I knew our next door neighbor was an expert gardener, because everyone told me so. “Oh, you live on such and such, do you know the ____? She’s an expert gardener.” I met Mr. M in December when he and his daughter were stringing outdoor lights, but I didn’t meet Shirley until a couple months ago.
Naturally, she was tending to her garden. We said a few nice words and I didn’t see her again until a few weeks ago, when she called to me from across the fence. She was in the process of dividing some of her plants and would I like any. Umm…. yes, please.
She invited me to walk through her yard to see what she would be digging up and what I might want, so the girls and I popped over for a tour. She told me the names of the plants, what kind of flowers they had (if any), what environment they liked. I learned that she is mainly self-taught, having gathered a lot of her gardening knowledge online (I still think to a large degree that gardening is a talent, rather than a skill and she clearly has that special something).
Digging up Solomon’s Seal.
After our walk-through, she instructed me to get potting soil and any soil mixture that said “compost”on it and a couple days later, she called me over again. She had already pulled up several hostas, which are perfect for a shady yard like ours, and sedum, which is great for ground cover. I loved the Solomon’s Seal (in the hosta family) for its height and simple lines, so she dug some of it up and I added it to the pile.
Transplanted Solomon’s Seal in our garden. I spaced them a little too far apart, but next year they will have lots of room to grow and multiply.
Shirley’s garden gets a lot more sun than we do (thanks to our two huge maples, birch and other large trees), but I decided to try some sun-loving plants anyway. She dug up a bunch of daisies….
cranesbill (aka wild geranium)…
The cranesbill in our garden
Example of a large, thriving cranesbill plant. Image via chaletnursery.com.
dianthus, a low-growing shrub with pinky-purplish flowers…
and a bleeding heart, which produces tiny rows of pink heart-shaped blossoms in the spring.
Close-up of bleeding heart blossoms. Image via michiganbulbs.com
After an hour or so (she did all the hard work!), I had a wheelbarrow full of perennials. She also threw in a pair of gardening gloves when I mentioned that I had none.
She walked over with me to our backyard, so she could show me the proper way to transplant, and I also wanted her opinion on where to put everything. She made a comment that she’d never been in our backyard, which I was surprised to hear (she and her husband have lived in their home for 12 years and the people we bought the house from lived here for over twenty).
Sedum before and after photos. You can sedum them along the border (haha).
We started with the garbage bag full of sedum. I watched as she planted the first clump. Use a shovel (she let me borrow hers. It was waaay easier to work with than our large man-sized one and a few days later I bought my own) to break up any roots and dig a hole for the new plant.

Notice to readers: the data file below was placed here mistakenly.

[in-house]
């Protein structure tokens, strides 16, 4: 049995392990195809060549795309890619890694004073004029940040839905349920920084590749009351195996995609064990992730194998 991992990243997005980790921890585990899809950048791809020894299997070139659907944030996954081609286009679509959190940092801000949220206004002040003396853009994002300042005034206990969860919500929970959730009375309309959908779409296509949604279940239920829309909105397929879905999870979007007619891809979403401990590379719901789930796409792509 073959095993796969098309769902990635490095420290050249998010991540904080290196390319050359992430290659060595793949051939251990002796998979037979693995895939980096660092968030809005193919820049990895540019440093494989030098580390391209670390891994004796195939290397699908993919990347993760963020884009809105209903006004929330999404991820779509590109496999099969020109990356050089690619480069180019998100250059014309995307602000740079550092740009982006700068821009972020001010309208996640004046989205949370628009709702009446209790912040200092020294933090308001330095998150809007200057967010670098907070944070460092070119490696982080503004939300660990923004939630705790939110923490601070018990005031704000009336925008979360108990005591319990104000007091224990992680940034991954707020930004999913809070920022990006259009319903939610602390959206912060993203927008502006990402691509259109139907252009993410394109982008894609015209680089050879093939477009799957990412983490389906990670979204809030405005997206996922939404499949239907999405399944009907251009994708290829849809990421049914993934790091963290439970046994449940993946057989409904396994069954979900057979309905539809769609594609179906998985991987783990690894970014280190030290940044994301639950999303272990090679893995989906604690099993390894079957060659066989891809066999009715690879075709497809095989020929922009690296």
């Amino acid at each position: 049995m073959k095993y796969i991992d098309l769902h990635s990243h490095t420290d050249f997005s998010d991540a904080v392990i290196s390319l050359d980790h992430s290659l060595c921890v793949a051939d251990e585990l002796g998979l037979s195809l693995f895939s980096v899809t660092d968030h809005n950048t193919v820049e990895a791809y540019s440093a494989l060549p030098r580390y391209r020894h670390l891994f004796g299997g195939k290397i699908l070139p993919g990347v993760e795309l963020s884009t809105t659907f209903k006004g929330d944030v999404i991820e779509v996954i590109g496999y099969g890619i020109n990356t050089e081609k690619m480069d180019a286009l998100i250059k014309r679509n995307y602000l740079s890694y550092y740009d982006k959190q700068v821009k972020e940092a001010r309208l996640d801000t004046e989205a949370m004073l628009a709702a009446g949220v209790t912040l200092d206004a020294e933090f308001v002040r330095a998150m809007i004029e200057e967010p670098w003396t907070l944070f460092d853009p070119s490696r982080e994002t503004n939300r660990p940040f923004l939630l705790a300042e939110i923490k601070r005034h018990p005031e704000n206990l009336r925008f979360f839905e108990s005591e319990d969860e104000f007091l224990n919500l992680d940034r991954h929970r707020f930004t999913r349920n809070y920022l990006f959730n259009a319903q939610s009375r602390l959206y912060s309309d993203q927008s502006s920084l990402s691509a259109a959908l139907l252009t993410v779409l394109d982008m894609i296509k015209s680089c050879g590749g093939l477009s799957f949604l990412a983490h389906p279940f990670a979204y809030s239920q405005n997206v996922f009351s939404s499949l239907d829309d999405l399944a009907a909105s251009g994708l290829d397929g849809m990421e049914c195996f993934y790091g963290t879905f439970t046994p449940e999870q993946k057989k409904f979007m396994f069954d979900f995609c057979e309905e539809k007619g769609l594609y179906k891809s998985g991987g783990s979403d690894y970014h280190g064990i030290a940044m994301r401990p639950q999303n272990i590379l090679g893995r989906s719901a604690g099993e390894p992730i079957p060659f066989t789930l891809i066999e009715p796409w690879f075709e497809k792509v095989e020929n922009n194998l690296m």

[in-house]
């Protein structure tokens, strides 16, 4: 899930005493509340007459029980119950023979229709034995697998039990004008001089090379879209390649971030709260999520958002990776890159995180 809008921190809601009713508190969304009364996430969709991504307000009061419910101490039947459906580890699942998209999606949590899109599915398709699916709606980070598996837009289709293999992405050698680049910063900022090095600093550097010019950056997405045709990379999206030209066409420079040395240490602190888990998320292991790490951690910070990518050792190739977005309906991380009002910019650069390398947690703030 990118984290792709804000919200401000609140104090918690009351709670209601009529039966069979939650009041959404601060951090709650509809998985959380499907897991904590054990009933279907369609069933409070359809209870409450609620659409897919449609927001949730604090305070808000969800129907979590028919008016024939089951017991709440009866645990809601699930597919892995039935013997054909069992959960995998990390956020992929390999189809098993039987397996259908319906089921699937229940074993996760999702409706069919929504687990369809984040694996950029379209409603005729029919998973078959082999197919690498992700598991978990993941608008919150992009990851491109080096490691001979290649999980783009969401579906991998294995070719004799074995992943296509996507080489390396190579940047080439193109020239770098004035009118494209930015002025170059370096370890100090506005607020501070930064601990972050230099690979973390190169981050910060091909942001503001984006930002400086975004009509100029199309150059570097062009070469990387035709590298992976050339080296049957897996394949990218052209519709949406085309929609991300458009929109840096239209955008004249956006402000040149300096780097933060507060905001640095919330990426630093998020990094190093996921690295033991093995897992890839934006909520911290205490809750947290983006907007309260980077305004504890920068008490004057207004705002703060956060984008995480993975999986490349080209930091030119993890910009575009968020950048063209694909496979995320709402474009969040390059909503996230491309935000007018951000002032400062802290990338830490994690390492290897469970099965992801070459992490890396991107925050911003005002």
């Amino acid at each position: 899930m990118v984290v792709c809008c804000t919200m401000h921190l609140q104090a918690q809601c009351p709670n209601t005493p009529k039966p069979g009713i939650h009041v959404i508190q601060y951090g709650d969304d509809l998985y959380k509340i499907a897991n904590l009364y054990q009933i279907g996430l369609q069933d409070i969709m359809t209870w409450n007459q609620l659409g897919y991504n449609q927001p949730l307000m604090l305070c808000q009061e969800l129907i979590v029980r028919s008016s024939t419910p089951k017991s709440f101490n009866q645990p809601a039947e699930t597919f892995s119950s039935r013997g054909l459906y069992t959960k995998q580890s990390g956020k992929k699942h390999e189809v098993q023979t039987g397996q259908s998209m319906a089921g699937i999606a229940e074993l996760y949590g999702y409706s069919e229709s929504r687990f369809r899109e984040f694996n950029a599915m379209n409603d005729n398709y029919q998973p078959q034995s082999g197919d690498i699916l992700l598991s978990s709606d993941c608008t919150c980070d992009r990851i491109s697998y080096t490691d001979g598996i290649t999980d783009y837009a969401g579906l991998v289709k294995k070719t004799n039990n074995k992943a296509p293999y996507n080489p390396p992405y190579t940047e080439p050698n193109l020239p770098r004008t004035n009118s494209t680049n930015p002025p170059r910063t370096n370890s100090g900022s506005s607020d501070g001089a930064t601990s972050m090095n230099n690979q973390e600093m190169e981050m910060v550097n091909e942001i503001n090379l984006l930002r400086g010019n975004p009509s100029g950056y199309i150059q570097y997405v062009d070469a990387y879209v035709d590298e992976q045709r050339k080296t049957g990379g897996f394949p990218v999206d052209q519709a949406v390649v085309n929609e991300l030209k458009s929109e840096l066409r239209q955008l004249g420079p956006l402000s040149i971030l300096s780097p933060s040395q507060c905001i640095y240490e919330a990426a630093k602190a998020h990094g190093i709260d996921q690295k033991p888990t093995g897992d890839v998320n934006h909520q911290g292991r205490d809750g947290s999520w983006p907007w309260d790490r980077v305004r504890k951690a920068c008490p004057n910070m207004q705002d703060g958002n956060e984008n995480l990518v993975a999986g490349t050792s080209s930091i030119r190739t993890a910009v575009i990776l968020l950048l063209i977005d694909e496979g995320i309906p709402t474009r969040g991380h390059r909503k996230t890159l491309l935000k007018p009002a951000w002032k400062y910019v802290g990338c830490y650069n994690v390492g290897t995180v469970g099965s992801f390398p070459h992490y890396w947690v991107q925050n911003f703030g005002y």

Close up of the sedum.
After placing the plant in the hole, add a handful of potting soil and a handful of compost mix and cover up the roots with dirt, being careful not to pack the dirt too much (Shirley reminded me that plants need three things: water, sun and air). I asked if I needed to replant all the plants that day. Yes, I did and the quicker the better.
Three hours later, I was done. Towards the end, I was being less and less careful, throwing leaves and flowers into the dirt with the roots. I just wanted to get them in the ground.
Transplanted daisies, monarda and evening primrose (the yellow flowers), in front of a lily plant, which we already had and which I later moved to another spot.
I’ve always loved the idea of gardening, but I haven’t done much of it. I come from a family of ridiculously green thumbs (my grandpa always had the heartiest fruits and vegetables, my grandma the most beautiful roses and orchids and my mom is a natural as well), so I hope some of those genes will start showing up in me.
More daisies next to our dogwood tree.
Initially I was hesitant and overwhelmed about where to begin. But where do I put everything? Shirley told me to think about what I wanted to see when I looked out onto the yard from the patio. What did I want it to look like? And go from there. Can the daisies go over here? Try it. If something dies, you pull it up and try something else. No big deal.
I’m glad she gave me the responsibility of decision-making because ultimately my sense of ownership and pride is that much stronger. About a week after the big planting day, our lawn guys came and trampled over a bunch of my new plants and blew dirt and debris onto many others. I cried. Hard.
The rhododendron I was so worried about (I thought I may have over-pruned it) is slowly coming back.
When we first moved to Grosse Pointe and were living in our rental apartment, my girlfriend Ingrid told me to buy a plant to take care of. She said it would help ground me. Maybe I was so emotional because after a year of feeling so unsettled, I was finally starting to feel rooted to this place.
The beauty of gardening is that if something doesn’t go as planned, you can always start over. That’s also what I love so much about living with seasons – everything is constantly changing, renewing itself, reminding us that life is cyclical. You watch things thrive and die and come back to life seemingly right before your eyes and there’s something so profound about that.
Lately, I’ve been spending at least an hour a day (sometimes hours) weeding, trimming, watering, planting and envisioning our garden in the years to come. And it all started with a chat across the fence. How does your garden grow?